Tekhelet is a blue dye that is mentioned frequently throughout the Torah (Old Testament). It was used in the creation of the Cohen HaGadol’s (High Priest’s) clothing, creating the tapestries in the Tabernacle and for the Tzitzit (tassels) which are fixed to the four corners of a garment.
The Talmud says that Tekhelet was created from a sea creature called the Hilazon and some commentators claim that this is the only true source of the dye.
Following the destruction of the temple by the Romans Tekhelet was only used to create Tzitzit and while there are differing opinions on how many strands of the Tzitzit should be died, it is universally agreed that it was used. However, at some point the actual identity of the source of the dye was lost and since then the majority of religious Jews have only worn plain white Tzitzit.
Over the last hundred years or so there have been some major efforts to uncover the true source and bring the dye back into use. A number of different sea creatures have been suggested by various people but none have been universally accepted. The most common opinion is that it comes from the Murex, a sea snail which tends to live in shallow areas among rocks and corals.
A few years ago a 2,000 year old piece of cloth that was died using Tekhelet was found in Israel. Tests on the cloth showed that it was dyed using secretion from the Murex; the secretion at first appears to be yellow but then turns blue when exposed to sunlight.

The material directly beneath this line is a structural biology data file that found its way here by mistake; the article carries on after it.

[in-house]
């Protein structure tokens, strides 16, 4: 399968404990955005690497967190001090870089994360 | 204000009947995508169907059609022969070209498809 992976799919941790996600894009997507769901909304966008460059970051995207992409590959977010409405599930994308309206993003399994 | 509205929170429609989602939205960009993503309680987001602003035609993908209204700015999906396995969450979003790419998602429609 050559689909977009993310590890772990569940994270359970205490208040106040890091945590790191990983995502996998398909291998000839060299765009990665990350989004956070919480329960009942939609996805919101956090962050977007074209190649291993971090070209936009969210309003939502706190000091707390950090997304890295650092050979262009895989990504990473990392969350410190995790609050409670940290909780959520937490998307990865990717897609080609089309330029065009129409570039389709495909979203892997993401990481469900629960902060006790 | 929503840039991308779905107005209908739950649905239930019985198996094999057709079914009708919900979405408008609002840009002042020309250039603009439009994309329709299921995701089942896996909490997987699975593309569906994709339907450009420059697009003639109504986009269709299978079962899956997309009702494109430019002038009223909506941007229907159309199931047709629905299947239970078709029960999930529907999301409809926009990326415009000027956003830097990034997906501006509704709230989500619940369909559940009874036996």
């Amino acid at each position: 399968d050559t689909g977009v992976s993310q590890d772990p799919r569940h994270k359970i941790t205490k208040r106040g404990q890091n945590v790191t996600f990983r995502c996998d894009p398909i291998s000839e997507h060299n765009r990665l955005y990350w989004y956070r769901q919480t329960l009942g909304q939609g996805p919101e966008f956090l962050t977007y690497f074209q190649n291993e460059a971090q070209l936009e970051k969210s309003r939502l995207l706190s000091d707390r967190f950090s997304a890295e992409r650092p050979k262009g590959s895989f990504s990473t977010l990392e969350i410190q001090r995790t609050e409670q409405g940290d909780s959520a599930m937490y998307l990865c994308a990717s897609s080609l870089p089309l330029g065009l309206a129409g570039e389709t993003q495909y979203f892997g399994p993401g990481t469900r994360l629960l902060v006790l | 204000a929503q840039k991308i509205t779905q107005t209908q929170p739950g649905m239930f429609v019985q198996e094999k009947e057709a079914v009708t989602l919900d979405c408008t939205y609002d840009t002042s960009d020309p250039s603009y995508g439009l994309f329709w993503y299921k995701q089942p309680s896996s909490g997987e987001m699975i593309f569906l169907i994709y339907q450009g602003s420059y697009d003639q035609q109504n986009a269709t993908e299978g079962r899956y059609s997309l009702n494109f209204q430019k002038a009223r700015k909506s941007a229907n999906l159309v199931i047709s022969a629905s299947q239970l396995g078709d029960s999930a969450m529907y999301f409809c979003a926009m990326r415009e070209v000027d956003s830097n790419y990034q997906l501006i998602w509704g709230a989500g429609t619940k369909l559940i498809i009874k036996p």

Despite this there are many who argue that the Murex can’t be the true source of Tekhelet for a large number of different reasons. One reason is a test for Tekhelet described in the Talmud which is too complex to explain here. Other reasons include the description of the animal from which the dye is made as a fish (דג) and there is a question over whether a snail is truly a fish.
There are many arguments for and against the Murex being the true source of Tekhelet and if you choose to spend your time on your gap year on Aardvark’s Selah then you will explore this contentious issue in far more depth. In fact, you will look at it in so much depth that you will even get to go diving in the sea to look for possible sources of the dye and examine the Murex in far greater detail.
As with many issues relating to Judaism this is one that is unlikely to ever be fully resolved. Another example is the Red Heifer and from time to time this comes to the fore with claims that one has been born.
While you may not receive any definitive answers on your gap year, it certainly provides a fascinating insight into the attempts of modern Jewry to adhere to the laws as closely as possible even when vital information has been lost with the passage of time.